The Secure and Fair Enforcement (SAFE) Banking Act was reintroduced in the U.S. House and Senate on Wednesday, kicking off the 2023 Congressional debate on the most closely-watched cannabis bill.
The Act, which has cleared the House seven times over the years, protects financial institutions that provide services to state-legal cannabis businesses. Nearly half of the country has legalized cannabis for all adults and a multibillion dollar industry has taken shape, but cannabis remains federally illegal.
In the Senate, the Act is led by Jeff Merkley and Steve Daines, while in the House it is led by Dave Joyce and Earl Blumenauer. It has 38 Senate cosponsors, and eight in the House.
“For the first time, we have a path for SAFE Banking to move through the Senate Banking Committee and get a vote on the floor of the Senate,” Merkley said in a statement.
The bill got closer than ever to a Senate vote in late 2022, as Cannabis Wire reported. By the time the 11th hour negotiations ran out of steam, a package that was called “SAFE Banking Plus” also included the language of two other bills, both of which have also been reintroduced this session: the Harnessing Opportunities by Pursuing Expungement Act (HOPE Act), which would provide funding to states to pursue expungements of cannabis offenses, and the Gun Rights And Marijuana Act (GRAM Act), which would offer Second Amendment protections to legal cannabis consumers.
The text of the SAFE Banking Act is largely similar to the previous version, but with a couple of noteworthy revisions. For example, it includes protections for any entity defined as a “community development financial institution” (CDFI), which focus on underserved communities, or a “minority depository institution” (MDI), which are 51% controlled by minorities.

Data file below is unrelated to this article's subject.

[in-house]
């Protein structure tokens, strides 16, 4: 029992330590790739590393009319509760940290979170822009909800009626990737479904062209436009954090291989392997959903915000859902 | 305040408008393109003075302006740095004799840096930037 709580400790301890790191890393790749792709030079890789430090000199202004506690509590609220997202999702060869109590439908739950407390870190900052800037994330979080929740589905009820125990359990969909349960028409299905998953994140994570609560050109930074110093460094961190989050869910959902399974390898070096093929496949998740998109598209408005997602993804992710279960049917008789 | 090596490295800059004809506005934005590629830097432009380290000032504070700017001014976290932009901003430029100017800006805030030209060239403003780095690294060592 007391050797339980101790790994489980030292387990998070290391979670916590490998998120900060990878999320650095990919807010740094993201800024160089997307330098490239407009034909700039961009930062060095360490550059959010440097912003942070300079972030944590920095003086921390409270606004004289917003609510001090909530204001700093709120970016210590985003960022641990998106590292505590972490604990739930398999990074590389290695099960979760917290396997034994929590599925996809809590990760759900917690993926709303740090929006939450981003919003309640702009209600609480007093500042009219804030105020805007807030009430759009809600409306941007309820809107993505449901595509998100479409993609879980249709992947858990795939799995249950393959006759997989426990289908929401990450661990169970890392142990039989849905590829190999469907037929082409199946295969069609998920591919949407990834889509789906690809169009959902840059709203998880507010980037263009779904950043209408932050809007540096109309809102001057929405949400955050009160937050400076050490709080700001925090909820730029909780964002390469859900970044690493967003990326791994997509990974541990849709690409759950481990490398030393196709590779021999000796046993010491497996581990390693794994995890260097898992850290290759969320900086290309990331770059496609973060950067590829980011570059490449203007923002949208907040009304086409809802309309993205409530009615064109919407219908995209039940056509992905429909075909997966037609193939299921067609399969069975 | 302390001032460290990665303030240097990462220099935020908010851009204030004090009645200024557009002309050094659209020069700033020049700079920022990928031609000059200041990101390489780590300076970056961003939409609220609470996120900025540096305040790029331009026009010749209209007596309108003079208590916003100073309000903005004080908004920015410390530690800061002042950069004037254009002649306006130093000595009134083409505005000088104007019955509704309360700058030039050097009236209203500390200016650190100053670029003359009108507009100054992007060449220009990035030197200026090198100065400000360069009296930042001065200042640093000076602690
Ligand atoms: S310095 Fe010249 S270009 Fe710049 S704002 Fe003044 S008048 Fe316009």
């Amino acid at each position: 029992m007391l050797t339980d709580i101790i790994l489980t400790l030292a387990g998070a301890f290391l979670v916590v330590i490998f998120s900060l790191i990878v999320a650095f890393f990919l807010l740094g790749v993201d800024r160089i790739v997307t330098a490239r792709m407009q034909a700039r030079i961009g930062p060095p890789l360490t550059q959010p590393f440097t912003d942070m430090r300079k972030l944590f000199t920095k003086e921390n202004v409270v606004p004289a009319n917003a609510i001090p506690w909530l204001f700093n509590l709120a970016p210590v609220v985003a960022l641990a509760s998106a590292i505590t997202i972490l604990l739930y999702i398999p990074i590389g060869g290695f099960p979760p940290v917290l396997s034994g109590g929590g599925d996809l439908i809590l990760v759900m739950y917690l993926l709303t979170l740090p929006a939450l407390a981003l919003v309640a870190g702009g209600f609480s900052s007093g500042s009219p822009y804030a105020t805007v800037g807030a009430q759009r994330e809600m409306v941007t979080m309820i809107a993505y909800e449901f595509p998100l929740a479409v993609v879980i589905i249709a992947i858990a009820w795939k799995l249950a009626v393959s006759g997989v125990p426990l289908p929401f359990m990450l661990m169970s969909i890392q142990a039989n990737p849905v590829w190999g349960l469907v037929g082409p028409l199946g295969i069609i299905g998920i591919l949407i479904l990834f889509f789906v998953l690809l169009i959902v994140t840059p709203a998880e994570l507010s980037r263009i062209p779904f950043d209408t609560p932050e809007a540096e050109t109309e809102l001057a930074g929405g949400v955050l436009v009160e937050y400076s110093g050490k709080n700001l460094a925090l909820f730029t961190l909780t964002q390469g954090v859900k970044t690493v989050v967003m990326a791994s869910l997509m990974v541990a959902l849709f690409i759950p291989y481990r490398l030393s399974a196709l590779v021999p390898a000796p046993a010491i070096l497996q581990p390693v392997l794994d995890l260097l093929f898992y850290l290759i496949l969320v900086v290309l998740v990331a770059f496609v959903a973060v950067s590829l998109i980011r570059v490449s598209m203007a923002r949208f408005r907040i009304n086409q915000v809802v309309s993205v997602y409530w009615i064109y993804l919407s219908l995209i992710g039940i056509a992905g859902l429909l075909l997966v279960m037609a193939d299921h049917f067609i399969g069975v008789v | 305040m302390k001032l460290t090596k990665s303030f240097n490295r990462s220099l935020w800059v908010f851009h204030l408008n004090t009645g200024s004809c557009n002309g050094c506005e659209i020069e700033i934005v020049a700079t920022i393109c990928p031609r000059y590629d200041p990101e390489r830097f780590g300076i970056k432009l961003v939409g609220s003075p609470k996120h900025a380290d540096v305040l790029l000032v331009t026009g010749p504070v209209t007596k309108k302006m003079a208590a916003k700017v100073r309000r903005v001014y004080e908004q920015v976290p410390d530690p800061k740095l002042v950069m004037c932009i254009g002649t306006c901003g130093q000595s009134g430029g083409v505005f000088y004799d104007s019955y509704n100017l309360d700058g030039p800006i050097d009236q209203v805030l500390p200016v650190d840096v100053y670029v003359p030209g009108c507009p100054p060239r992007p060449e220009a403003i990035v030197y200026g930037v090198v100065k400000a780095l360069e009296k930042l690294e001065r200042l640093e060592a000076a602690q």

Since its introduction, as Cannabis Wire has reported, the SAFE Banking Act has sparked a debate among cannabis reform advocates regarding whether the Act should be advanced without first – or at the same time – advancing legislation that centers equity and justice. This debate led, in part, to the “Plus” package negotiated in the previous Congress, and is certain to factor into further revisions to the reintroduced Act.
Maritza Perez Medina, director of the Office of Federal Affairs at the Drug Policy Alliance, praised in a statement the expansion of language in the bill that requires data collection that would “measure whether banking services are being provided in a fair way.”
“While there remains much more work to be done and we remain neutral on the legislation, the changes are an encouraging sign,” Perez Medina said. “As this legislation moves forward, more should be done to lessen the barriers to entry small marijuana businesses face in obtaining commercial lending. Without this, it remains impossible for them to compete with large, multi-state operators.”
Dasheeda Dawson, Chair of the Cannabis Regulators of Color Coalition, called for the Act to “ensure that marijuana criminal records are not automatically considered a ‘red flag’ or part of what financial banking regulators consider an indication that a business may be engaged in unlawful activity,” as this would maintain a “significant barrier towards participation in state-legal marijuana industries.”
Additional stakeholder reactions are slowly rolling in. Saphira Galoob, executive director of the National Cannabis Roundtable on Wednesday called for tweaks to prop up “American entrepreneurs.”
“While we had hoped to see this year’s bill text include access to the full array of financial resources that other domestic industries—and even foreign cannabis companies—enjoy that are currently denied to domestic cannabis operators, including institutional investments and the senior exchanges, we are hopeful that this critical language will be added during the committee process,” Galoob said.
The SAFE Banking Act has attracted more lobbying interest than any other cannabis bill, as Cannabis Wire has reported. Registrations on the SAFE Banking Act have come from some of the largest financial companies and groups in the world, like American Express, PayPal, the American Bankers Association, and major insurance groups like the Nationwide Mutual Insurance Company.